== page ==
R40: People were coming up to me when I looked dead, saying—’You’re looking great, you’re fantastic.’ And it used to irritate me, because I knew I was looking dead and I felt half-dead!
R36: I met a fellow I worked with on the bus. What was the first thing he said to me? He said, ‘I thought you were dead.’ Well, I won’t tell you what I thought to myself, but it really shocked me when he said that. I got a big setback—it took me a while to get over that.
3.3. Early Stages of Recovery after Treatment
3.3.1. Feeling Disconnected from “Normal” Life
R33: I mean, when I came out from the operation, oh my God, for about three months I did nothing. I’d sit in my chair, and then I’d walk into the kitchen and look around the kitchen—I didn’t even recognize it—and walk back to my chair. Those were my days for months.
R08: After everything you’ve been through, your confidence about getting back to normal is shattered.
R23: After the operation, I’d be wondering, ‘Would I be able to do the housework like before, do basic things like keeping the house clean?’
R39: Learning to eat again had the biggest impact. I had to learn to eat more slowly, because if I didn’t, it would kill you with the pain—horrendous, terrible pain that would take about an hour to clear up.
R11: After this operation, everything changes. You’re saying, ‘There’s pain—what’s that? Should that be there?’ But you can’t be running to the GP every time, you know?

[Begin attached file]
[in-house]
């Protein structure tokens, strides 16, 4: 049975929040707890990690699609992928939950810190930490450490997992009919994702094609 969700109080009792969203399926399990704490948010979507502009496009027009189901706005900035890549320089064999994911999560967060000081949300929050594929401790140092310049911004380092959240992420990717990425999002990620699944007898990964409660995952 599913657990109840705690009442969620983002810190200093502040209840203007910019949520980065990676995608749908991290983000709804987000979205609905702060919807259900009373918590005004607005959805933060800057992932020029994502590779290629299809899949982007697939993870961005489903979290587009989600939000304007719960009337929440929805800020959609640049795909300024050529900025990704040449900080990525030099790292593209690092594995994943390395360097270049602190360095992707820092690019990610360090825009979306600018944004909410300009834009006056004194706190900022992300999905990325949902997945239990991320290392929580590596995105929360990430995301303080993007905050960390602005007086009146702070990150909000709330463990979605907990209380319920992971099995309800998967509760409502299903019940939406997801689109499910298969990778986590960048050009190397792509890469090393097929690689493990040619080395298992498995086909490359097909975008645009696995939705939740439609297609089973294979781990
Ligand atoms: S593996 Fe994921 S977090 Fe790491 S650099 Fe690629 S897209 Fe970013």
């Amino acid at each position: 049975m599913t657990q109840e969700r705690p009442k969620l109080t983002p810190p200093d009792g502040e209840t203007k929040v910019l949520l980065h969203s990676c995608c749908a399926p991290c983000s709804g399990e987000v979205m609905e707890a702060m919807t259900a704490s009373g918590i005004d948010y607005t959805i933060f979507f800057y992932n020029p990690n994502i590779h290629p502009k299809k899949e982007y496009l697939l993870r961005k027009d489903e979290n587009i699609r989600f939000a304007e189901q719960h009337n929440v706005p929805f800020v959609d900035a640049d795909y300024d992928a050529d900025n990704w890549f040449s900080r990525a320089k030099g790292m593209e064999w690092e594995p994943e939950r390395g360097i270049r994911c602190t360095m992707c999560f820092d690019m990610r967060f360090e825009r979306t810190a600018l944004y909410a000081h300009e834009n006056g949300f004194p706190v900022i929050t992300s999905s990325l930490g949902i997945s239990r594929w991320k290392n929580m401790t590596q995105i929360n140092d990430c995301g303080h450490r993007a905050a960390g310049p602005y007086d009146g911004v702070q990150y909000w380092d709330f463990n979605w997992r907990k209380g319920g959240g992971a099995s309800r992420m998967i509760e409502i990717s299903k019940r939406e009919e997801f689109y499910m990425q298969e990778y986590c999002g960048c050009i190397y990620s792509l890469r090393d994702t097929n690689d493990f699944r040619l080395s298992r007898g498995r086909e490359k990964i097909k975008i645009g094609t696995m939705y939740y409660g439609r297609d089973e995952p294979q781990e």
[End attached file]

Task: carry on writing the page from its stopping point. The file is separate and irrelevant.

3.3.2. Fatigue Impeded the Return to Daily Activities
R08: When I was told, ‘You’ll feel a bit of fatigue,’ you automatically think, ‘Ah yeah, so I’ll feel a bit tired.’ But fatigue is totally different—you have to explain that it’s a total knackered—all over. And you haven’t done anything, but suddenly you’re knackered and you don’t know why. And it plays on your mind, where you’re saying, ‘What’s gone wrong now that I’m suddenly like this?’
R30: When you’ve those days where you feel physically weak, it’s not necessarily about other people’s view of you—but it’s your view of yourself that’s weaker.
3.4. Later Stages of Recovery after Treatment for Esophageal Cancer
3.4.1. Difficulty Establishing a New Routine
R33: I remember I couldn’t get back into the swing of things, just not being in the swing of things.
R08: You’re wondering, ‘Is this the right thing to do? Should I be doing this? Should I not be doing this?’ Because you don’t have a clear-cut thing; even though people give you advice, they can’t cover every single thing of every person’s activity, because every person is different.
R41: With regard to driving, it’s only starting back with me—whereas during the postoperative period, I just wouldn’t do it because I was afraid of myself from a safety point-of-view and a lack of confidence.
3.4.2. Well-Meaning Family and Friends Inhibited Recovery